On 21st October in the Yorkshire town of Whitby, The MusicPort Festival hosted an amazing array of artists and I had the pleasure to see and catch up with this group of deeply talented young musicians. Don’t Feed The Peacocks is an optimistic, endearing, well-crafted and gifted set of musicians that will go far. You can hear the rigorous hours of training they will have had to get to be so effortless in their delivery. It’s clear they love what they do and excel in the mastery of musicianship.
How did you come up with your band name?
The real story is one of our friends has a little sign outside his kitchen that says, ‘Don’t Feed The Peacocks’ and his family is called The Peacocks. So, that’s where it started.
And, another story, we were at this train station, and there is this man giving all this bread to the birds. An old lady came past and said, ‘I’m terribly sorry, could you not feed the pigeons?’ And, he just ignored her and kept feeding the pigeons. So, she came up again and said, ‘Can you please stop feeding the pigeons?’ He just ignored her again. She came back again and this time she said, ‘Can you please stop feeding the peacocks?!’ He just stopped then and just looked really vacant. And, that was that.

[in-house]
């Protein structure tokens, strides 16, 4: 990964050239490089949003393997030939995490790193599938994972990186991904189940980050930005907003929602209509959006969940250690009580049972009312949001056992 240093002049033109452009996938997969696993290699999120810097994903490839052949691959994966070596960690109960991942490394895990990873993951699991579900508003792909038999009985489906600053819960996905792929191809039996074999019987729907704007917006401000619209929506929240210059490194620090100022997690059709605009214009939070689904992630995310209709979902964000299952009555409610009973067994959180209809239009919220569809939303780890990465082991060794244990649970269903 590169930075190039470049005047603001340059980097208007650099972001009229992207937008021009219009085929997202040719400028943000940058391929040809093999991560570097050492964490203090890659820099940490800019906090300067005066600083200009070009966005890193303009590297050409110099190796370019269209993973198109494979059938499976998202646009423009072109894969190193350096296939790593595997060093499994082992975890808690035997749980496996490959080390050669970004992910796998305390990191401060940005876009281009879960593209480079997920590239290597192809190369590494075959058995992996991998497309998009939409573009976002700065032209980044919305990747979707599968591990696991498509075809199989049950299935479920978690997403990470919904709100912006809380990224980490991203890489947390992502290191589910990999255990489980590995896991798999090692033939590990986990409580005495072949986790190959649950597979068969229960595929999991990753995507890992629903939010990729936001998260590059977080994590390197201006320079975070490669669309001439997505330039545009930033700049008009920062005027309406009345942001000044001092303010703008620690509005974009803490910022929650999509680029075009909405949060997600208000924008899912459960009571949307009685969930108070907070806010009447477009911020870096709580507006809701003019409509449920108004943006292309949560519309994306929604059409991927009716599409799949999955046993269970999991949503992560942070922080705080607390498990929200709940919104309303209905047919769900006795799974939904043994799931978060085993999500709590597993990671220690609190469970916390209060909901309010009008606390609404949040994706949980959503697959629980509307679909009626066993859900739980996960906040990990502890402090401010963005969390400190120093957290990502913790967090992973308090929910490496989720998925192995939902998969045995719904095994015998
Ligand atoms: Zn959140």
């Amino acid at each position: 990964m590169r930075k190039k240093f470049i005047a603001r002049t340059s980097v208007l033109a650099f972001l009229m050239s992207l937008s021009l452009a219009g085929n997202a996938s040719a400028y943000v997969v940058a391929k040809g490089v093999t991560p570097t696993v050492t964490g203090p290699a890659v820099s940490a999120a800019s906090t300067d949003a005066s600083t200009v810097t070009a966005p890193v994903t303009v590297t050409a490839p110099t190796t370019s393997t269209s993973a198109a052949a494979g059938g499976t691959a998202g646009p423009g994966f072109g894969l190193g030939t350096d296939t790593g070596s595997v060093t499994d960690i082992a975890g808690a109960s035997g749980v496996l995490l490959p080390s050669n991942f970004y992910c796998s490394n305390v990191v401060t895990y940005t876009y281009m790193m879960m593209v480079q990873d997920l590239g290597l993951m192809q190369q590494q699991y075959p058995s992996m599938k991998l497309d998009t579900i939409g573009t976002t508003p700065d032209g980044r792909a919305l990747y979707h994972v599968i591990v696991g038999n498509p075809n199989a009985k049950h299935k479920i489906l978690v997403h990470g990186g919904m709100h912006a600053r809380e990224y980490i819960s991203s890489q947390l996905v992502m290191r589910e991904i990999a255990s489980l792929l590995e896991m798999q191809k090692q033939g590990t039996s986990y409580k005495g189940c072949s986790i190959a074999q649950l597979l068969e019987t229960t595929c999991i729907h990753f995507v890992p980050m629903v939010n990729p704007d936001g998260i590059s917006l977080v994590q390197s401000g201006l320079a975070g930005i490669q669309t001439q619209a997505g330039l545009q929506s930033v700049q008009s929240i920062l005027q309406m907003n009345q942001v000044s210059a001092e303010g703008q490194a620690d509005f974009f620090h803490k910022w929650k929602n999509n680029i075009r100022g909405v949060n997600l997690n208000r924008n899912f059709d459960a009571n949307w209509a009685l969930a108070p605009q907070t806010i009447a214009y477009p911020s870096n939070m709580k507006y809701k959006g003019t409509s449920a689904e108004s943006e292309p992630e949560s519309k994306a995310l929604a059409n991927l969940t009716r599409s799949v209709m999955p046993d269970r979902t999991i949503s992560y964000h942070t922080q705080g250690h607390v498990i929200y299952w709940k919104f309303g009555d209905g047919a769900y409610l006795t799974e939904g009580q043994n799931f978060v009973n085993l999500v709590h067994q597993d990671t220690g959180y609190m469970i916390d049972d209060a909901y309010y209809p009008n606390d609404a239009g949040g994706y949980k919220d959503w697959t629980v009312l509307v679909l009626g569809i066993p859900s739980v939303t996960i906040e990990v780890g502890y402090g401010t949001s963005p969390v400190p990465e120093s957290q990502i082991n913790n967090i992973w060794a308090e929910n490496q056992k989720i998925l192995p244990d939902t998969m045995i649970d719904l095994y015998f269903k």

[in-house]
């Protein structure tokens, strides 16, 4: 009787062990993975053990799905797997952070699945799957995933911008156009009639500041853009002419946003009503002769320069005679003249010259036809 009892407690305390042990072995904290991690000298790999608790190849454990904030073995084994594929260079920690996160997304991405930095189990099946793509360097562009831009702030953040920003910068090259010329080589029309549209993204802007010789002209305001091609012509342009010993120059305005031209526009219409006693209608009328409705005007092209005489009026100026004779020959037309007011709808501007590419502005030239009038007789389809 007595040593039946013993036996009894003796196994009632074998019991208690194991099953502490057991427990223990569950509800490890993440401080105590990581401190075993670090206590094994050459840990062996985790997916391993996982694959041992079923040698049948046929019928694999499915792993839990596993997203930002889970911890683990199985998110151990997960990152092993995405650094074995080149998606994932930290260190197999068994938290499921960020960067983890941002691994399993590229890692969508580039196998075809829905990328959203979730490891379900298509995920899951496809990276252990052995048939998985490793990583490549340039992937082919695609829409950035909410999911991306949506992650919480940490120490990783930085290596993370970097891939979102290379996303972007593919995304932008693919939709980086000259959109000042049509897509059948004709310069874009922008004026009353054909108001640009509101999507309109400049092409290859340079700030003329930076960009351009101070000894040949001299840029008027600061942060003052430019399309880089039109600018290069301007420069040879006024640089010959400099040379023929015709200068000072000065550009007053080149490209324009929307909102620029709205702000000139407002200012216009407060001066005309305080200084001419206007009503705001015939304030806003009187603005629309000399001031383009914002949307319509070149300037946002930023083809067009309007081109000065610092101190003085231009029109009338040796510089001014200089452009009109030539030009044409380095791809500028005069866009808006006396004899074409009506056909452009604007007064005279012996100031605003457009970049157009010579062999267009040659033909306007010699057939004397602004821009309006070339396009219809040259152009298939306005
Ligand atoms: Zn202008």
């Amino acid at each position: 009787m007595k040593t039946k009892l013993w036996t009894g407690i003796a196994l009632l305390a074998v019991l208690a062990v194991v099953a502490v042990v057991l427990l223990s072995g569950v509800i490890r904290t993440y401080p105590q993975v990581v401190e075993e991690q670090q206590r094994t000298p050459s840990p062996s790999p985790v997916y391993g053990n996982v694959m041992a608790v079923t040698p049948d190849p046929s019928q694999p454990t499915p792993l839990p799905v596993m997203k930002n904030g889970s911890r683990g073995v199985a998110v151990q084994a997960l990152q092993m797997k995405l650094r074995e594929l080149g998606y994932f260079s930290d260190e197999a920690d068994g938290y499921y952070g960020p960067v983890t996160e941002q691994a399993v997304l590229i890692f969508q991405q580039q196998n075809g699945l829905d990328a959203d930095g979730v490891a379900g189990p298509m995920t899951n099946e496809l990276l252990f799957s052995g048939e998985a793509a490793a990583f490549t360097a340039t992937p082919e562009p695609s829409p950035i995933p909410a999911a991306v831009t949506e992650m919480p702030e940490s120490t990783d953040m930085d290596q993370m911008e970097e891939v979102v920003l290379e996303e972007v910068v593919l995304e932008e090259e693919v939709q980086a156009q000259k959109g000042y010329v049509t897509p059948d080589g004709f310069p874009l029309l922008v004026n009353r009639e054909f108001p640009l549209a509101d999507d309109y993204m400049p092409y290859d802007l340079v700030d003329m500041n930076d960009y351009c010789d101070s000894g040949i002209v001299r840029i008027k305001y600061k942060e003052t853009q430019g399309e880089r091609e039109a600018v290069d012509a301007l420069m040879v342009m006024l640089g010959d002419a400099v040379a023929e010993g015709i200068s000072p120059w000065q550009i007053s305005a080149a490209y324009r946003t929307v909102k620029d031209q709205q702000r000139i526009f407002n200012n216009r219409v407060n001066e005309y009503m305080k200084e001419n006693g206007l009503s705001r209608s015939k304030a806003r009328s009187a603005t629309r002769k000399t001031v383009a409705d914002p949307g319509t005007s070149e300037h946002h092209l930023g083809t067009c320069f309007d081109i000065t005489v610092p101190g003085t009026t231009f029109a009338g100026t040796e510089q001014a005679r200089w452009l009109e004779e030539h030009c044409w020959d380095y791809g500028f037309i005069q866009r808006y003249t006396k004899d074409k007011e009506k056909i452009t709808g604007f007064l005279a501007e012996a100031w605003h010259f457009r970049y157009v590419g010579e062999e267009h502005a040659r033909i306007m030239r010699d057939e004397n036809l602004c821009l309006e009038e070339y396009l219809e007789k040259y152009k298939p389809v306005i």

When did you first start playing together and how did you come together as a group?
Corrie: We were all involved in the National Youth Folk Ensemble and just went for a jam session at Owen’s and it started from there. There happened to be a gig in my cowshed, and I was like to you guys want to come and be the support act and we got some tunes together for that and everyone liked it. So, we decided to put something together after that.
How would you describe your sound and do you see yourselves playing in this genre always?
We will definitely spread out. We are already trying new things. We like to take traditional tunes and bring them to a more contemporary setting and make them more relevant to today. To make them a little more exciting as well, appeal to all ages.
What type of other music or musicians inspire you?
In terms of traditional music, we listen a lot to Leveret. We are also quite influenced by jazz and even a bit of reggae. Although, we don’t play a lot of reggae!
Are you planning on recording any time soon?
Maybe in the next year, we are making a list of things we might like to put together.
What’s coming up next for you guys?
We are doing a couple festivals next year and will see what we can do.
‘Don’t Feed The Peacocks‘ are:
James Haigh on guitar, Martin Parker on accordion, Owen Spafford and Alex Lord on fiddles, Cori Smith on viola and Phoebe Harty on cello.
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